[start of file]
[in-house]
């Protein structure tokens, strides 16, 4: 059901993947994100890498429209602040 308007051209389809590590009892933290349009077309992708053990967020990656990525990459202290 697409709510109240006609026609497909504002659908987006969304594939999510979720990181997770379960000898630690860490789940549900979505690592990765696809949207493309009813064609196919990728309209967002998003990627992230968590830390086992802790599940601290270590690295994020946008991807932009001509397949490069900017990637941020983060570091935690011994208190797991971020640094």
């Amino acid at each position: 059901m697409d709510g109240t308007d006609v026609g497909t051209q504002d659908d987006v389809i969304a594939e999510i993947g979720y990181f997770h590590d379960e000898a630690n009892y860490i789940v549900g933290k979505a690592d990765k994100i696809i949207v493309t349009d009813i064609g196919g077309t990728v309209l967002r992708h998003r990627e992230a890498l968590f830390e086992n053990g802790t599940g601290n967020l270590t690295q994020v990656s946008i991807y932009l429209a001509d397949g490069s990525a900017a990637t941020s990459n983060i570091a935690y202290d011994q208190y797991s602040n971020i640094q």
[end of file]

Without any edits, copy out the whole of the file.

[in-house]
């Protein structure tokens, strides 16, 4: 059901993947994100890498429209602040 308007051209389809590590009892933290349009077309992708053990967020990656990525990459202290 697409709510109240006609026609497909504002659908987006969304594939999510979720990181997770379960000898630690860490789940549900979505690592990765696809949207493309009813064609196919990728309209967002998003990627992230968590830390086992802790599940601290270590690295994020946008991807932009001509397949490069900017990637941020983060570091935690011994208190797991971020640094």
């Amino acid at each position: 059901m697409d709510g109240t308007d006609v026609g497909t051209q504002d659908d987006v389809i969304a594939e999510i993947g979720y990181f997770h590590d379960e000898a630690n009892y860490i789940v549900g933290k979505a690592d990765k994100i696809i949207v493309t349009d009813i064609g196919g077309t990728v309209l967002r992708h998003r990627e992230a890498l968590f830390e086992n053990g802790t599940g601290n967020l270590t690295q994020v990656s946008i991807y932009l429209a001509d397949g490069s990525a900017a990637t941020s990459n983060i570091a935690y202290d011994q208190y797991s602040n971020i640094q």